The references below that disclose antiinflammatory activity, show continuing efforts to find a safe and effective antiinflammatory agent. The novel pyridines disclosed herein are such safe and also effective antiinflammatory agents furthering such efforts. The invention's compounds are found to show usefulnessin vivo as antiinflammatory agents with minimal side effects. The substituted pyridinyl compounds disclosed herein preferably selectively inhibit cyclooxygenase-2 over cyclooxygenase-1.

Pyridines have been described for various uses, including the treatment of inflammation.

U.S. Pat. No. 3,655,679, to Shen et al, describes monoaryl substituted pyridine carboxylic acids as having antiinflammatory activity.

British Patent No. 1,238,959 describes 3-aryl substituted pyridyl derivatives as having antiinflammatory activity.

U.S. Pat. No. 4,011,328, to Pinhas et al, describes derivatives of 2,3-diaryl-pyridine-3-acetic acid as having antiinflammatory properties.

U.S. Pat. No. 5,004,743, to Young et al, describes mono-aryl substituted pyridyl compounds as having anti-inflammatory properties.

U.S. Pat. No. 5,169,857, to Angerbauer et al, describes pyridines as useful in the treatment of hyperproteinaemia or arteriosclerosis. Specifically, 2,6-dimethyl-4-(4-fluorophenyl)-5-phenyl-pyridines are described.

The invention's pyridyl compounds are found to show usefulness in vivo as antiinflammatory agents with minimal side effects.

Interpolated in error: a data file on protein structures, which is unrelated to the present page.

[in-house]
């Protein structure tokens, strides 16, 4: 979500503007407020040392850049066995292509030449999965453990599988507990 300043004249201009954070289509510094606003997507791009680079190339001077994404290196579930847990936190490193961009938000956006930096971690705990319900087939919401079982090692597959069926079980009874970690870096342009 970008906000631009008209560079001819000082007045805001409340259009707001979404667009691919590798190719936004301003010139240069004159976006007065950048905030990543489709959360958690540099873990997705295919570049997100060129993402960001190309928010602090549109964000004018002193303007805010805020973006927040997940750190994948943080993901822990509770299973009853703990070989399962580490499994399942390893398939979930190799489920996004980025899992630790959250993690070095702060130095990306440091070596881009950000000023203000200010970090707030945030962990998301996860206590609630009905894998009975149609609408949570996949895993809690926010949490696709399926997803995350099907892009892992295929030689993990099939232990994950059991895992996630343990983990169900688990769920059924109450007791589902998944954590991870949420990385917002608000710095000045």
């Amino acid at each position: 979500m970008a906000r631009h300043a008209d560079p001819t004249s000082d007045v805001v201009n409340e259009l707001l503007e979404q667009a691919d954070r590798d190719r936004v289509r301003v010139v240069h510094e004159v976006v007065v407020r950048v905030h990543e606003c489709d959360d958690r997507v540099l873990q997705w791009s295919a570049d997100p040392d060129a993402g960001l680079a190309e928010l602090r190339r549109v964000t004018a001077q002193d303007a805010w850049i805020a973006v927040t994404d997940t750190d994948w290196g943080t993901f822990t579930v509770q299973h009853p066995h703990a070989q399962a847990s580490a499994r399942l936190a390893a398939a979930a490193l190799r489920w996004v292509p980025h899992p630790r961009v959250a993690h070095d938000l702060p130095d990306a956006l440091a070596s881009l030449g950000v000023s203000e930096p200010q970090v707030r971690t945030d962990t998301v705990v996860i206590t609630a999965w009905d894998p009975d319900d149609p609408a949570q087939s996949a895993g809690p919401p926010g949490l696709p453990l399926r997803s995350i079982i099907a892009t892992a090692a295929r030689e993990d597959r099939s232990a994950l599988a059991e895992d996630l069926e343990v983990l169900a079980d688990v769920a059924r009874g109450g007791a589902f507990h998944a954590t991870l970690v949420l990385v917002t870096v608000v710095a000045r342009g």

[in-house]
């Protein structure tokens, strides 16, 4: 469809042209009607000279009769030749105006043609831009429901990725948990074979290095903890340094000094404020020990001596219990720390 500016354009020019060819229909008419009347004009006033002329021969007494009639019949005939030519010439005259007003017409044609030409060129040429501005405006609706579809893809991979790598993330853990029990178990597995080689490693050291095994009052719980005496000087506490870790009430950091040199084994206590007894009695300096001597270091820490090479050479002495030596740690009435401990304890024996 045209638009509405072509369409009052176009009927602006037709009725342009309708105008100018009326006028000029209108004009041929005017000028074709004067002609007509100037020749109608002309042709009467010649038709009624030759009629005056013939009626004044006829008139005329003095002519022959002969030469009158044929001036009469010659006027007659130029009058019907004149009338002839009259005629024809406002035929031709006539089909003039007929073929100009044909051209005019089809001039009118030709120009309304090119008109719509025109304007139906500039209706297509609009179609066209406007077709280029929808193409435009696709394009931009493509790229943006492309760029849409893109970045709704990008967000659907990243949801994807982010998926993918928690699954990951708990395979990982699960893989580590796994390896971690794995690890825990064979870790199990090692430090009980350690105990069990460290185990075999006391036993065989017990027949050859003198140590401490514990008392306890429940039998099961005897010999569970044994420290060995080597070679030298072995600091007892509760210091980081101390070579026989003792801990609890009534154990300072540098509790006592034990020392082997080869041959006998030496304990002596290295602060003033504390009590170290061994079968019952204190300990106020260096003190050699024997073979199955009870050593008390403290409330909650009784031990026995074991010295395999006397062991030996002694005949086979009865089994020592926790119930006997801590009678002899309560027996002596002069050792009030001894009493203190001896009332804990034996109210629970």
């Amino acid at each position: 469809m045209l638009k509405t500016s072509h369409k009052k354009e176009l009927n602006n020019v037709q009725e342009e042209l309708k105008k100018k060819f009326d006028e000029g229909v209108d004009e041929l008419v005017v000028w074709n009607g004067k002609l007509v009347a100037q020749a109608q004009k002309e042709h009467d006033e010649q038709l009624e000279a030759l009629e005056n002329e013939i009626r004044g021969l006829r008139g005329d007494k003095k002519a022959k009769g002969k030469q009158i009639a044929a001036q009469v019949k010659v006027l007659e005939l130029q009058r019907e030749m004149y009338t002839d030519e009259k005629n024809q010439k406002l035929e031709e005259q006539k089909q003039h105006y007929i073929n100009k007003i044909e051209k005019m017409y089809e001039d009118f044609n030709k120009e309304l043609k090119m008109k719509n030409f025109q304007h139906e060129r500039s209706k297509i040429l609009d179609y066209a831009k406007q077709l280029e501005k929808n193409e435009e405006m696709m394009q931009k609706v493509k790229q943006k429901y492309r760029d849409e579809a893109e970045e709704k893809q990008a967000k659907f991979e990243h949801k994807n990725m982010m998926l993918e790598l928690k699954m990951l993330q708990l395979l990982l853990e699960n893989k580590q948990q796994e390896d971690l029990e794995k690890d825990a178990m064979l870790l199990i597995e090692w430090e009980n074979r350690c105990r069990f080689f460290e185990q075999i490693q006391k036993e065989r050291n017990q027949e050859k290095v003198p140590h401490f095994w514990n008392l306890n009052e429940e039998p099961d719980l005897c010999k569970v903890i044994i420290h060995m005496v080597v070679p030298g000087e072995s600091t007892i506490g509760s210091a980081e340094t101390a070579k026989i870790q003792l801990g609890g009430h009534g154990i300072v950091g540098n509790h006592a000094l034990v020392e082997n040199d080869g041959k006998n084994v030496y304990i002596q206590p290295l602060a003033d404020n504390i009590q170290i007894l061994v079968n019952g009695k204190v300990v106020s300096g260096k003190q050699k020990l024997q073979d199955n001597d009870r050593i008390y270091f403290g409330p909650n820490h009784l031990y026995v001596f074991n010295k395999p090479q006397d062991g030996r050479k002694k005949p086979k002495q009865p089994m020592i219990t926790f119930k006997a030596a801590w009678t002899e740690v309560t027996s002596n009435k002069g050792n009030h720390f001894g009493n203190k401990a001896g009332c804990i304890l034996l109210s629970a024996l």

DESCRIPTION OF THE INVENTION

A class of substituted pyridyl compounds useful in treating inflammation-related disorders is defined by Formula I: ##STR2## wherein R1 is haloalkyl; wherein R2 is aryl optionally substituted at a substitutable position with one or more radicals independently selected from alkylsulfinyl, alkyl, cyano, carboxyl, alkoxycarbonyl, haloalkyl, hydroxyl, hydroxyalkyl, haloalkoxy, amino, alkylamino, arylamino, nitro, halo, alkoxy and alkylthio;

wherein R3 is aryl substituted at a substitutable position with a radical selected from alkylsulfonyl and sulfamyl; and

wherein R4 is selected from halo, alkoxy and alkynyloxy;

or a pharmaceutically-acceptable salt thereof.

Compounds of Formula I would be useful for, but not limited to, the treatment of inflammation in a subject, and for treatment of other inflammation-associated disorders, such as, as an analgesic in the treatment of pain and headaches, or as an antipyretic for the treatment of fever. For example, compounds of Formula I would be useful to treat arthritis, including but not limited to rheumatoid arthritis, spondyloarthopathies, gouty arthritis, osteoarthritis, systemic lupus erythematosus and juvenile arthritis. Such compounds of Formula I would be useful in the treatment of asthma, bronchitis, menstrual cramps, tendinitis, bursitis, and skin related conditions such as psoriasis, eczema, burns and dermatitis. Compounds of Formula I also would be useful to treat gastrointestinal conditions such as inflammatory bowel disease, Crohn's disease, gastritis, irritable bowel syndrome and ulcerative colitis and for the prevention of colorectal cancer. Compounds of Formula I would be useful in treating inflammation in such diseases as vascular diseases, migraine headaches, periarteritis nodosa, thyroiditis, aplastic anemia, Hodgkin's disease, sclerodoma, rheumatic fever, type I diabetes, myasthenia gravis, sarcoidosis, nephrotic syndrome, Behcet's syndrome, polymyositis, gingivitis, hypersensitivity, conjunctivitis, swelling occurring after injury, myocardial ischemia, and the like. The compounds are useful as anti-inflammatory agents, such as for the treatment of arthritis, with the additional benefit of having significantly less harmful side effects. Besides being useful for human treatment, these compounds are also useful for treatment of mammals, including horses, dogs, cats, rats, mice, sheep, pigs, etc.